A 1,500-year-old board game has been unearthed in a Chinese tomb

When one thinks of the tombs plundered by videogame heroine Lara Croft, or even legendary adventure film archaeologist Indiana Jones, untold treasures and riches typically await them. During a 2004 excavation in China of first emperor of the Qin dynasty Qin Shi Huangdi’s self-constructed, terracotta warrior guarded, 2,300-year-old tomb, various artifacts were uncovered. Though not entirely reported until a full decade later in 2014 Chinese journal Wenwu, and translated recently into English and published in the Chinese Cultural Relics journal, the surprising find of an ancient board game was uncovered.

The ancient game, having been unplayed for approximately 1,500 years, was discovered in the heavily looted tomb along with a skeleton, presumably of one of the tomb’s aforementioned grave robbers. The game’s pieces consist of a 14-sided die (carved out of an old animal tooth), 21 numbered rectangular game pieces, and a slab of broken tile, thought to be a piece of the game’s board. The reconstructed tile was decorated with two eyes, which were painted amongst stormy cloud and thunder sketches, as archaeologists reported in their findings.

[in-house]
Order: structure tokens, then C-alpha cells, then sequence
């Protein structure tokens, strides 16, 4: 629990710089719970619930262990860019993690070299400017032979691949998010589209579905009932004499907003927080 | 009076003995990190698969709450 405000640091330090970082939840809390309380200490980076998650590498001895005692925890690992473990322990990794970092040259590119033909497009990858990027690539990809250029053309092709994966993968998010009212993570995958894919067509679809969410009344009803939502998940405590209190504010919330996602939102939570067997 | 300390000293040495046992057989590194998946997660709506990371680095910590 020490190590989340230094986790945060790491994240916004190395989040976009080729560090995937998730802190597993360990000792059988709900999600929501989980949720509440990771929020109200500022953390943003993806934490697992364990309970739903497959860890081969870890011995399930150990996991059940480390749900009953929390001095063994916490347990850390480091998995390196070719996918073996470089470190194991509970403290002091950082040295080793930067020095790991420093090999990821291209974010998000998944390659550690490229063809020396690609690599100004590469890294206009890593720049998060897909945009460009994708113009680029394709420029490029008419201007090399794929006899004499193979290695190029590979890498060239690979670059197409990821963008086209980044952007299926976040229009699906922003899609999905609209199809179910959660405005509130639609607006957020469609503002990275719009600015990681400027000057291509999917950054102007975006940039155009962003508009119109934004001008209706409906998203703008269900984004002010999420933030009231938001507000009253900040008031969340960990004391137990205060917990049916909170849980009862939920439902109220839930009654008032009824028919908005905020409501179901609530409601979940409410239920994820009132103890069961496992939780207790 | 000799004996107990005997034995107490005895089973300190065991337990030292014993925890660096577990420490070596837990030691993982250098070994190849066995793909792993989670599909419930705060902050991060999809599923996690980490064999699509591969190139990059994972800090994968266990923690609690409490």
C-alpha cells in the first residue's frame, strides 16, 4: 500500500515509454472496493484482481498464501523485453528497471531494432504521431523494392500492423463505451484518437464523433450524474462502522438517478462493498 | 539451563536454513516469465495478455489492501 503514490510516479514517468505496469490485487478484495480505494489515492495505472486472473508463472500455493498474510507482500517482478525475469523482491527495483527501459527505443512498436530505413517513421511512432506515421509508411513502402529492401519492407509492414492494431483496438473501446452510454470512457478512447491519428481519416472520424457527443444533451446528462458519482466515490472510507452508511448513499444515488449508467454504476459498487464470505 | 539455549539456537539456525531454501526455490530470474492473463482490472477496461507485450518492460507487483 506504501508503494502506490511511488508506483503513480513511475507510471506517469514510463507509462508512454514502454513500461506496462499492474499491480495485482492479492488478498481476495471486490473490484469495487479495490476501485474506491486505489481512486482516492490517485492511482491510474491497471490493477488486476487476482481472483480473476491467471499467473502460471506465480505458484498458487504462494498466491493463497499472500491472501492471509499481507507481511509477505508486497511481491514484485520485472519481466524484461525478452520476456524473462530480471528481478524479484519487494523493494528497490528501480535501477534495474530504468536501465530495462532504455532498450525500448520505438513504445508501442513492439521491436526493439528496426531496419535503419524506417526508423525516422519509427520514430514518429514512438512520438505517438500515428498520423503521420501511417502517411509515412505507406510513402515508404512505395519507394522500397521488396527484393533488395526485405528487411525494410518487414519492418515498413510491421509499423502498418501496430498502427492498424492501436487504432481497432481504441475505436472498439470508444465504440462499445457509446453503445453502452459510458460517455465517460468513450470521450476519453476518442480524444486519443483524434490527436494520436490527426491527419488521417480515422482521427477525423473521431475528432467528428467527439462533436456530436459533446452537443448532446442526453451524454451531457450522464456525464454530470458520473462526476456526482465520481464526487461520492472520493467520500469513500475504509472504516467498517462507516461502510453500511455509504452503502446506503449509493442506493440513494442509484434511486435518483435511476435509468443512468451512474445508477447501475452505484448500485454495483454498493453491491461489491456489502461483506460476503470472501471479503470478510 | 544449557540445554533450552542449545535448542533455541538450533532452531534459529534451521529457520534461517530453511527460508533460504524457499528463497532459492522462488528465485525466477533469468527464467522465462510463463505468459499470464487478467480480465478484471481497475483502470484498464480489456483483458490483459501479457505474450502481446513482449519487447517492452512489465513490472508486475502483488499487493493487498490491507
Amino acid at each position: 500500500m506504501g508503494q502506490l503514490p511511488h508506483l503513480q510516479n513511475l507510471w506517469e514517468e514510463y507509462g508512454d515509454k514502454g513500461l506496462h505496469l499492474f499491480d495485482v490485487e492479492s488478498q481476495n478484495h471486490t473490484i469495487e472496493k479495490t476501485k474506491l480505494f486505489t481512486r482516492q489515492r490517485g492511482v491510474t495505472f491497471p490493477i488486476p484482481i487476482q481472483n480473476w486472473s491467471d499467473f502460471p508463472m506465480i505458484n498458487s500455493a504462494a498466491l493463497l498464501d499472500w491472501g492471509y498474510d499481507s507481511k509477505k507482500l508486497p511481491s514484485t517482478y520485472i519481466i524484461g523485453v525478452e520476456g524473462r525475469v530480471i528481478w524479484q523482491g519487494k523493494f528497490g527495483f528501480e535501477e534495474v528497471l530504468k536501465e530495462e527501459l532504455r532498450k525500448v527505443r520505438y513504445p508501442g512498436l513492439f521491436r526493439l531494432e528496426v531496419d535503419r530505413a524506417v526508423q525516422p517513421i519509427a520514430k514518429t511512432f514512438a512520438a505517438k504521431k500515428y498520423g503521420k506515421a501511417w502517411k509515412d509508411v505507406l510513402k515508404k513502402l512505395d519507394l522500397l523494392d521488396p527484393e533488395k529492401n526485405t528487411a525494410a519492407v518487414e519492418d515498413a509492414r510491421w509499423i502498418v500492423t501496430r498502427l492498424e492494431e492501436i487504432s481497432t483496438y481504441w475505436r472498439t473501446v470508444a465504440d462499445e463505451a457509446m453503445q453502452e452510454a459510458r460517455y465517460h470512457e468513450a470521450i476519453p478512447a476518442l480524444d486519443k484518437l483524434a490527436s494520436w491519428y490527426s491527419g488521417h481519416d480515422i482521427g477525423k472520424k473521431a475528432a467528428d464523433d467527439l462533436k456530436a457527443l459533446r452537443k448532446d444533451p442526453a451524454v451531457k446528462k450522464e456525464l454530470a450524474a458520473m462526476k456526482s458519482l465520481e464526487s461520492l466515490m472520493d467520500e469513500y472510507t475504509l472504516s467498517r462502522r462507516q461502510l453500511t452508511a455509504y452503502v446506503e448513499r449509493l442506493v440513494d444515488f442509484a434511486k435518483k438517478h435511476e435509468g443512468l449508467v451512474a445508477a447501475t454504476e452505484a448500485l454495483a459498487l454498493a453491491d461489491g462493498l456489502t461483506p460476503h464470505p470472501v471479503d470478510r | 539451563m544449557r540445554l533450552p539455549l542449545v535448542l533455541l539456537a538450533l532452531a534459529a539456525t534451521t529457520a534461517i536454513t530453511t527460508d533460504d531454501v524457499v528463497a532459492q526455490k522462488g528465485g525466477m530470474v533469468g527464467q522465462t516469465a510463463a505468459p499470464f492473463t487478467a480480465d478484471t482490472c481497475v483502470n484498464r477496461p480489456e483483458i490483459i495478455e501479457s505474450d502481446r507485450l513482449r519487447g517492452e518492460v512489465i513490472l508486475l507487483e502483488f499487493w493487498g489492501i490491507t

The game’s pieces are reported by archaeologists to potentially be of “liubo,” mostly called “bo” for short. “Bo” seemingly vanished from the history of ancient Chinese board games around 1,500 years ago, and researchers have remained at a loss as to how the game was played, as well as being unsure if the rules of the game even varied from generation to generation of players. The closest clue is that of a 2,200-year-old poem by Song Yu, which recounts a game with similar pieces to the ancient board game’s artifacts found over the years.

The 14-faced die is where this ancient game gets particularly interesting. Twelve sides of the die are numbered one through six in the ancient Chinese calligraphy of zhuan-shu, or “seal script,” which existed as the formal script for all of China during the Qin dynasty. However, the remaining two sides are blank – entirely vacant of any marks. Even with this new discovery, “Bo” remains a mystery to all.


Images courtesy of Chinese Cultural Relics